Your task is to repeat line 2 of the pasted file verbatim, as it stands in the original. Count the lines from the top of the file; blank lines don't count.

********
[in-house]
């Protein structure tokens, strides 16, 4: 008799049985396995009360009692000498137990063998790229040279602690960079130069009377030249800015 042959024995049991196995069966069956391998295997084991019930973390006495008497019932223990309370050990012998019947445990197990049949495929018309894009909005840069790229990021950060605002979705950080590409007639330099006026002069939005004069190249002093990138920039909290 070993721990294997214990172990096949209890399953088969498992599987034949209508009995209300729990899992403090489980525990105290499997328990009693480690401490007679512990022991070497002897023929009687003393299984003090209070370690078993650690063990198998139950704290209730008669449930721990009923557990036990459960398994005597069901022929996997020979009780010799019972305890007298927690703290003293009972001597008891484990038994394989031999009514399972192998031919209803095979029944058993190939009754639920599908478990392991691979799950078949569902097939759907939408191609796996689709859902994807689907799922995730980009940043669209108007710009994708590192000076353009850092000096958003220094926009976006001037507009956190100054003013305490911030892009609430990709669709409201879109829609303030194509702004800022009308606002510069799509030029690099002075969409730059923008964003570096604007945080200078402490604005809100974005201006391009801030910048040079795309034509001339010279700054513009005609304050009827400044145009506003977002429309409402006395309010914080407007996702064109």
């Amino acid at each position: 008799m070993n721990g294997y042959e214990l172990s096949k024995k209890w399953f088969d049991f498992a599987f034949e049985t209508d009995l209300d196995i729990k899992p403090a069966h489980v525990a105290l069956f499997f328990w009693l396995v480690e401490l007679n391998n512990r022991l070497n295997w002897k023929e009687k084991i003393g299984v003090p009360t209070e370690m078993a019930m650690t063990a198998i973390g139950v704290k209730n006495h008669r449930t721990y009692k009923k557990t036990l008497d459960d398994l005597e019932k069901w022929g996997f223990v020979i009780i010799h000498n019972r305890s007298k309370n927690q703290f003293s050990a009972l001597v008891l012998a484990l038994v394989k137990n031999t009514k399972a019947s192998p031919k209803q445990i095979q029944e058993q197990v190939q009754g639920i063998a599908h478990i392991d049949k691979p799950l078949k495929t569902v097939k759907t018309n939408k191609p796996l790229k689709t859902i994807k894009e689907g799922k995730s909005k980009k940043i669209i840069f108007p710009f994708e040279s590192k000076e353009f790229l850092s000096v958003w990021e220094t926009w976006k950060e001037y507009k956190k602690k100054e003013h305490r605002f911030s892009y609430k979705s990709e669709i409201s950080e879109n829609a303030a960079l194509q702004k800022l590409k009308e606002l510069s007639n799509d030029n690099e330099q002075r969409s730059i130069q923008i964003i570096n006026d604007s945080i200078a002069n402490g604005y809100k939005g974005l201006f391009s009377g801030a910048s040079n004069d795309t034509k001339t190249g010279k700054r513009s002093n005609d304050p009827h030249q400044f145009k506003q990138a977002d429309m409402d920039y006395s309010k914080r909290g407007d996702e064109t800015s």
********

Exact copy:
């Protein structure tokens, strides 16, 4: 008799049985396995009360009692000498137990063998790229040279602690960079130069009377030249800015 042959024995049991196995069966069956391998295997084991019930973390006495008497019932223990309370050990012998019947445990197990049949495929018309894009909005840069790229990021950060605002979705950080590409007639330099006026002069939005004069190249002093990138920039909290 070993721990294997214990172990096949209890399953088969498992599987034949209508009995209300729990899992403090489980525990105290499997328990009693480690401490007679512990022991070497002897023929009687003393299984003090209070370690078993650690063990198998139950704290209730008669449930721990009923557990036990459960398994005597069901022929996997020979009780010799019972305890007298927690703290003293009972001597008891484990038994394989031999009514399972192998031919209803095979029944058993190939009754639920599908478990392991691979799950078949569902097939759907939408191609796996689709859902994807689907799922995730980009940043669209108007710009994708590192000076353009850092000096958003220094926009976006001037507009956190100054003013305490911030892009609430990709669709409201879109829609303030194509702004800022009308606002510069799509030029690099002075969409730059923008964003570096604007945080200078402490604005809100974005201006391009801030910048040079795309034509001339010279700054513009005609304050009827400044145009506003977002429309409402006395309010914080407007996702064109």